Guided by cutting-edge science and the latest archaeological scholarship, Hancock begins his mission to discover the truth about these myths and examines the mystery at the end of the last Ice Age. As the glaciers melted between 17,000 and 7,000 years ago, sea levels rose and more than 15 million square miles of habitable land were submerged underwater, resulting in a radical change to the Earth’s shape and the conditions in which people could live. Using the latest computer techniques to map the world’s changing coastlines, Hancock finds astonishing correspondences with the ancient flood myths.

Filled with thrilling accounts of his own participation in dives off the coast of Japan, as well as in the Mediterranean, the Atlantic, and the Arabian Sea, we watch as Hancock discovers underwater ruins exactly where the myths say they should be—sunken kingdoms that archaeologists never thought existed. Fans of Hancock’s previous adventures will find themselves immersed in Underworld, a provocative book that provides both compelling hard evidence for a fascinating, forgotten episode in human history and a completely new explanation for the origins of civilization as we know it.
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What happens in the Arctic has far-reaching implications around the world. Loss of snow and ice exacerbates climate change and is the largest contributor to expected global sea level rise during the next century. Ten percent of the world's fish catches comes from Arctic and sub-Arctic waters. The U.S. Geological Survey estimated that up to 13 percent of the world's remaining oil reserves are in the Arctic. The geologic history of the Arctic may hold vital clues about massive volcanic eruptions and the consequent release of massive amount of coal fly ash that is thought to have caused mass extinctions in the distant past. How will these changes affect the rest of Earth? What research should we invest in to best understand this previously hidden land, manage impacts of change on Arctic communities, and cooperate with researchers from other nations?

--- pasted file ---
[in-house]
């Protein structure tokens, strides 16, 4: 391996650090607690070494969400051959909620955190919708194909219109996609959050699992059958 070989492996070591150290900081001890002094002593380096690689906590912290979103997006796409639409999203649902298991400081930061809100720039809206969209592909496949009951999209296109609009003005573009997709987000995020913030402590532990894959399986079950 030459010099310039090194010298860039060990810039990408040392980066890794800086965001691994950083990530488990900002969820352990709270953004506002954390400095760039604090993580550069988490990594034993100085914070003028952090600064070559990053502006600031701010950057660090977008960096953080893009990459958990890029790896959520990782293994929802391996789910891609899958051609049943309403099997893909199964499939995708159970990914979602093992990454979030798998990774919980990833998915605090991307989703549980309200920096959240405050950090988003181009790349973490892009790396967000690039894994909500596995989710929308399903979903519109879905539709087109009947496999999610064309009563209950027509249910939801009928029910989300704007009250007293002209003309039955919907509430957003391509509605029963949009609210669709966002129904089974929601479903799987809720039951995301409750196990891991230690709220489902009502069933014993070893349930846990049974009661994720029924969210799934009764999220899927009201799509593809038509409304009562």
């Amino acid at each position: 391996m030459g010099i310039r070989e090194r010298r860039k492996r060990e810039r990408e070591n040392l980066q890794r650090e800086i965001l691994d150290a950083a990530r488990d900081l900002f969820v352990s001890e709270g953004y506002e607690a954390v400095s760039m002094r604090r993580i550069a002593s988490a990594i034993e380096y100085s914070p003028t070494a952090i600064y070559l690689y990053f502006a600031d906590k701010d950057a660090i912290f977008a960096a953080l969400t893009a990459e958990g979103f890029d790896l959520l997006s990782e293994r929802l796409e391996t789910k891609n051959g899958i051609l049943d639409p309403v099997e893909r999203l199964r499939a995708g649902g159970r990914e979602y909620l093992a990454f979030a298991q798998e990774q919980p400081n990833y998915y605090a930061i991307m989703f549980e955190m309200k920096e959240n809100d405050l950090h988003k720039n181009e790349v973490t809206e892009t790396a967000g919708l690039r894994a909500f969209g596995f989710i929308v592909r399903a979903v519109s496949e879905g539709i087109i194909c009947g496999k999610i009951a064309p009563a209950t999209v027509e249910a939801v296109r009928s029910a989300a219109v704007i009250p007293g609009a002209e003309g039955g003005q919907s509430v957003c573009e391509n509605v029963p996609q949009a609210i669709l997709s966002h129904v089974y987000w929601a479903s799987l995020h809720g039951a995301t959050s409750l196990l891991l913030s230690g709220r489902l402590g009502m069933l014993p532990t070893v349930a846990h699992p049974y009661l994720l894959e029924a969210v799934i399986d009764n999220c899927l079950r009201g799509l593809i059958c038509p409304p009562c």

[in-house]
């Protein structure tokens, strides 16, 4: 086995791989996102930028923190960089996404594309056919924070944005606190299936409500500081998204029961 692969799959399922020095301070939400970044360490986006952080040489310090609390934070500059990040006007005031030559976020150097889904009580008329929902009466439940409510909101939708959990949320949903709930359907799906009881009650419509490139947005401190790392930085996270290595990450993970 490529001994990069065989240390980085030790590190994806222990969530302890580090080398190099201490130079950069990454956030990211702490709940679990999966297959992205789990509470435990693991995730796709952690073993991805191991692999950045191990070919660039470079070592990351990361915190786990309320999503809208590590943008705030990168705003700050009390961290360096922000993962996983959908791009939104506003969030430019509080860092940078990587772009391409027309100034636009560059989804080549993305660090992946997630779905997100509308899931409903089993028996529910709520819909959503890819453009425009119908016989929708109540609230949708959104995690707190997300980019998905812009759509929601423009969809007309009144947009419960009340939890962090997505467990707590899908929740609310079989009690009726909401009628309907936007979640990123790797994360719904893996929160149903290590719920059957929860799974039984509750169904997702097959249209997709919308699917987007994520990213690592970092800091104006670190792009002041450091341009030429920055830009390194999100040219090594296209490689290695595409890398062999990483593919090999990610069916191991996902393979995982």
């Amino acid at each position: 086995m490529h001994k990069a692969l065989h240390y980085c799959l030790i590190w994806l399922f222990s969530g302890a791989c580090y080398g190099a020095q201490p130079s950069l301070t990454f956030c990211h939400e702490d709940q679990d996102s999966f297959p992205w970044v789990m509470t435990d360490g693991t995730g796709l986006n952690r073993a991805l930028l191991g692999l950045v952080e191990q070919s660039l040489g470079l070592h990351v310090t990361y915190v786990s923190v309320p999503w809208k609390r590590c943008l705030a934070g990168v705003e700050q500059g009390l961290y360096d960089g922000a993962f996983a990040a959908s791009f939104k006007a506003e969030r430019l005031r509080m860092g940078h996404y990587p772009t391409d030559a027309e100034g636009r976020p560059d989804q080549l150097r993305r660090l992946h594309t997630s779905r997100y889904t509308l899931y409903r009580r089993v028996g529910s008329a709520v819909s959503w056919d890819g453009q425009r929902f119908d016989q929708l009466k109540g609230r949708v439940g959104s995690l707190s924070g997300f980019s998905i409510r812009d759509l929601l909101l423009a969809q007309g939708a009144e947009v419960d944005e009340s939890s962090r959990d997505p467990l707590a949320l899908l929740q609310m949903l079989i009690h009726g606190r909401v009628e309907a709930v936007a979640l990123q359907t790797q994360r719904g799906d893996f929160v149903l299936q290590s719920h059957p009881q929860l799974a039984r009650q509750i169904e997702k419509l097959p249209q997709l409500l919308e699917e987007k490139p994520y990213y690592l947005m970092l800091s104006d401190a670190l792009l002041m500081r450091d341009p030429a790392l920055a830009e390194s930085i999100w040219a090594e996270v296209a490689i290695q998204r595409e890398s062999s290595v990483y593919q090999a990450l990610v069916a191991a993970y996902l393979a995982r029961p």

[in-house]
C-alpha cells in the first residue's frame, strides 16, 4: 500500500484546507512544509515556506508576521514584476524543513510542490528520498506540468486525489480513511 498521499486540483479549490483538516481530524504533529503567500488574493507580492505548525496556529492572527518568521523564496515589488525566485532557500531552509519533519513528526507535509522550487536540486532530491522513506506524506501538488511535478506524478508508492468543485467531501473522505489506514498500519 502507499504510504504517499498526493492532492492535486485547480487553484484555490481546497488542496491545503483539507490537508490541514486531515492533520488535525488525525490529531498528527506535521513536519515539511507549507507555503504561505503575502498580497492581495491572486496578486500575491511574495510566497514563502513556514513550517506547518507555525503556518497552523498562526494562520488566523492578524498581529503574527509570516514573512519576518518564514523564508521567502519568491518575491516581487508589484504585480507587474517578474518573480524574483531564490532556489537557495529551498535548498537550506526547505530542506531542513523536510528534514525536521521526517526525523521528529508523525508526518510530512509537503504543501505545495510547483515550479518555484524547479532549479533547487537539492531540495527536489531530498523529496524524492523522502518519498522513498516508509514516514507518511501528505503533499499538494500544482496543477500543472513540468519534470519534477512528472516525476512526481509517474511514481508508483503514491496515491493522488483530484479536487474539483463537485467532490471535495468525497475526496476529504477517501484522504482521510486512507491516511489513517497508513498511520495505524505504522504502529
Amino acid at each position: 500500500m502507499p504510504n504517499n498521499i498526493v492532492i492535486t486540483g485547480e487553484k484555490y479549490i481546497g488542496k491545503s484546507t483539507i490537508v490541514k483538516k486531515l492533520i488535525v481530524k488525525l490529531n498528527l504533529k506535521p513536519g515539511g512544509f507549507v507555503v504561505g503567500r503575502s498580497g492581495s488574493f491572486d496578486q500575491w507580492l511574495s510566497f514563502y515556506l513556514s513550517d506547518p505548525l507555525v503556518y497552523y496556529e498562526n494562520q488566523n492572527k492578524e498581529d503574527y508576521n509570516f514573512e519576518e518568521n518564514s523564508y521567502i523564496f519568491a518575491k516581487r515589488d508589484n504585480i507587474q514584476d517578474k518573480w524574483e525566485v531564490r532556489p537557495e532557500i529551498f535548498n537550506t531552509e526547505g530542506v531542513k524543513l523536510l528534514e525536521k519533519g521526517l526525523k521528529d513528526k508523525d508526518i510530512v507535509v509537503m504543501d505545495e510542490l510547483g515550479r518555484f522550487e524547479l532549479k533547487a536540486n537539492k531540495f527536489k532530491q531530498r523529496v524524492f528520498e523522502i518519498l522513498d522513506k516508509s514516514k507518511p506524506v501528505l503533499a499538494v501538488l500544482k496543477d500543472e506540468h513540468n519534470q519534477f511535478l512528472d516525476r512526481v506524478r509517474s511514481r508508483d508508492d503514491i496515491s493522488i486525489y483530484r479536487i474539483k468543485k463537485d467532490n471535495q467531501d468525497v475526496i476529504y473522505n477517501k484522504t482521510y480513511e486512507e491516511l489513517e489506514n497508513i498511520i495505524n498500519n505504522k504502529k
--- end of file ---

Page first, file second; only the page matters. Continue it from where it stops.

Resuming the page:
The Arctic in the Anthropocene reviews research questions previously identified by Arctic researchers, and then highlights the new questions that have emerged in the wake of and expectation of further rapid Arctic change, as well as new capabilities to address them. This report is meant to guide future directions in U.S. Arctic research so that research is targeted on critical scientific and societal questions and conducted as effectively as possible. The Arctic in the Anthropocene identifies both a disciplinary and a cross-cutting research strategy for the next 10 to 20 years, and evaluates infrastructure needs and collaboration opportunities. The climate, biology, and society in the Arctic are changing in rapid, complex, and interactive ways. Understanding the Arctic system has never been more critical; thus, Arctic research has never been more important. This report will be a resource for institutions, funders, policy makers, and students. Written in an engaging style, The Arctic in the Anthropocene paints a picture of one of the last unknown places on this planet, and communicates the excitement and importance of the discoveries and challenges that lie ahead.